The other aspect comes down to what is the service do for that price and compare that to if you can actually do that yourself.

  3. I can't imagine that you didn't check the fine print when signing up at freecreditreport.com. At least somewhere should it say about their terms.

    As for annualcreditreport.com, I thought that was only free once a year for all 3 major credit bureas? hmmm.

    I signed up for a monitoring system and it was a waste of money. I rarely used it and it sent me notifications all the time. Minute changes for something or other. Wasn't worth it. I think your due diligence in checking your CR q4 months is good enough to keep tabs. Even q6 months.

  4. @ laura – It sounds like although you were overpaying you still enjoyed the service. that's good to know

    @ Tomasz – Although I do everything in my power to keep my information secure, I can't control businesses that lose my information, which is becoming more and more common. The govt has even been responsible for compromising people's personal info and hundreds of thousands of veterans were affected.

    @ Money Funk – The fine print does explain the fees, I have never used their service, but I doubt the majority of people read fine print. And yes, annualcreditreport is free once a year for each credit bueraue, so essentially three times a year you can run your credit for free.

  5. I think the cost of monitoring accounts and such is worth it, depending on the cost of course. There are still really FREE services that do this though, with no sneaky strings attached.

    With Mint.com, they send an email or SMS whenever interest rates on your credit cards change, large deposits or withdrawals are made, and anything else that happens that may seem out of the ordinary on your accounts.

    Creditkarma.com is similar to freecreditreport.com in that you can get your score any time, and monitor changes. They email from time to time about different changes and such and the service is actually completely free, no strings attached. I have been using it for quite some time and really like it.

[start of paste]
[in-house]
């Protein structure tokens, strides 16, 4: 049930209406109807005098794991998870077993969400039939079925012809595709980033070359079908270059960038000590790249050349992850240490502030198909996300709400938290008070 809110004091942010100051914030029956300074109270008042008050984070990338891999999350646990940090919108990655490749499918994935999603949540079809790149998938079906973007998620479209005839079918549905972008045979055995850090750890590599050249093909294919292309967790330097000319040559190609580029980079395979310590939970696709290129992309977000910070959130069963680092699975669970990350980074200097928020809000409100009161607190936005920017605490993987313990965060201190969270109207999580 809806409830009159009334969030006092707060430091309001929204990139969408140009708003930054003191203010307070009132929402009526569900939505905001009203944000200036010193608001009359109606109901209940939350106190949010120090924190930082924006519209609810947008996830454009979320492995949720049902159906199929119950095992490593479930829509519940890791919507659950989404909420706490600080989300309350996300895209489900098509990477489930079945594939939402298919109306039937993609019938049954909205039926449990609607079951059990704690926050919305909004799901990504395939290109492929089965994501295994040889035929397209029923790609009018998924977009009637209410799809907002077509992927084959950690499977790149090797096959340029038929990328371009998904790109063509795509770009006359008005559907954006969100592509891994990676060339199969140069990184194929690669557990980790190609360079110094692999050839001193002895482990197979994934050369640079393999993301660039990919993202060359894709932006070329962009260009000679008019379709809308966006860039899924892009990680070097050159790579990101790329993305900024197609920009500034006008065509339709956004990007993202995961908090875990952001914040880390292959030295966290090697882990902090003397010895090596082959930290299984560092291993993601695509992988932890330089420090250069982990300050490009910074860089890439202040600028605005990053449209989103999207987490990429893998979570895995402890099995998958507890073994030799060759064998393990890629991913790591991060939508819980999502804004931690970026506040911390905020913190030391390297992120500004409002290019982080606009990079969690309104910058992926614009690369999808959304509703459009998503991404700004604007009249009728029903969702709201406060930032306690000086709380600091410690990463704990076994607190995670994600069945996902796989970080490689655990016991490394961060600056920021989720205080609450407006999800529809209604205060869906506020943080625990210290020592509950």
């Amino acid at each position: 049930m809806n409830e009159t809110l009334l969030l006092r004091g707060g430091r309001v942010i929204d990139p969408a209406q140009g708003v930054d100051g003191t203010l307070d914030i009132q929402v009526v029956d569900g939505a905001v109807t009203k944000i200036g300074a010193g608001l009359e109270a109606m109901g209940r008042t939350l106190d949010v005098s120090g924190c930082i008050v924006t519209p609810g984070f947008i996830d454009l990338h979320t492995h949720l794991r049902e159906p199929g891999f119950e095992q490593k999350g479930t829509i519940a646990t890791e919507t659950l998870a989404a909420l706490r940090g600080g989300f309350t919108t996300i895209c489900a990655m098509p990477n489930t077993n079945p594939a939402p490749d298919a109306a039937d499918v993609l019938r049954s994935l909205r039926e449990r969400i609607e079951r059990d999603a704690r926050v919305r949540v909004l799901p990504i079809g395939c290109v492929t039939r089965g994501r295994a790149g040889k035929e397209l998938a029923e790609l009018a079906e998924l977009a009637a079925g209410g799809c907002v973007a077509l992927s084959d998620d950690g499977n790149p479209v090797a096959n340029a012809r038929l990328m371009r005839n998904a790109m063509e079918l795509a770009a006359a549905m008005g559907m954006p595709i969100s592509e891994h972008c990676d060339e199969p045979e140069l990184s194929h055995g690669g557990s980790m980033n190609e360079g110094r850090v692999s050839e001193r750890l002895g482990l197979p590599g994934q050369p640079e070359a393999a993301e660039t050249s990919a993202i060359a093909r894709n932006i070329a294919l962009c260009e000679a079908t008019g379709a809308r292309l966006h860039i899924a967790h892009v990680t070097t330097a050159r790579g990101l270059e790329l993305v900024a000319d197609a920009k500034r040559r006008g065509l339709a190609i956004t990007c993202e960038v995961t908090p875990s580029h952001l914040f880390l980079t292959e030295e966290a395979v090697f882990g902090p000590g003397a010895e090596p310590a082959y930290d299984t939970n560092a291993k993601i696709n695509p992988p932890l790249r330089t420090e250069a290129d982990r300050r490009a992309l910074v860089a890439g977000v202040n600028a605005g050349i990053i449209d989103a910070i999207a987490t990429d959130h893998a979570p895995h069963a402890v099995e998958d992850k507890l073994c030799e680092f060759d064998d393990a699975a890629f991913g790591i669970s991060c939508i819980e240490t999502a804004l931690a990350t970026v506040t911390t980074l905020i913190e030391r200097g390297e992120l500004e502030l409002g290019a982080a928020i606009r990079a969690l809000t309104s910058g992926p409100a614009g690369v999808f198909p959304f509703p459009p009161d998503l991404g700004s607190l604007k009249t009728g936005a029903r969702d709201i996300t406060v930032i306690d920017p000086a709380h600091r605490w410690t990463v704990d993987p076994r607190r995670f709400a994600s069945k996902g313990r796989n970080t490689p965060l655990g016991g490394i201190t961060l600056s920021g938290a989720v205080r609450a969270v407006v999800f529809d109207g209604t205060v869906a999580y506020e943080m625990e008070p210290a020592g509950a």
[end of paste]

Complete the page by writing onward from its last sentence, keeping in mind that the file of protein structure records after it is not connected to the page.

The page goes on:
As for annualcreditreport.com the cost of time to check it is def worth it. A creditor made some mistakes on my credit report and having that annual report, I was able to fight those and fix the problems that creditor mistake made.

  6. It is pretty crappy of them to mislead people like that. I, unfortunately, had to sign up for one of those monitoring services when my employer's files were stolen with all of my personal information. It is nice to know exactly what your scores are a few times a year.

  7. I just stick with the REAL free credit report: Annual Credit Report.com – you can check it free once a year….i usually tempted to then pick up my credit SCORE for $5-$10 bucks, but you don't need to if you don't want to.

    I'm done with messing w/ the rest…

  8. I think freecreditcreport.com's commercials should be enough to keep everyone away. 🙂

    Of course, they do generate discussion…

    I've never bothered with monitoring my credit, other than occasionally pulling a report. I'm on the path of debt freedom and ultimately aiming for a FICO score of zero, so I am obviously in the minority on this one.

  9. I think I'll be sticking to annual credit report for now. Thanks all for your input 🙂

  10. I don't know how many times I've had to remind people it's annualcreditreport.com NOT freecreditreport.com to actually get a free credit report! My boys like their commercials though…

    I also get my credit reports 3 times a year. I think if you do it that way there's no need for a credit monitoring service.

    And the big point is that if someone really wants your information, they'll get it no matter how careful you are. If they don't get it from you, then they'll get it from someone you do business with that has less security.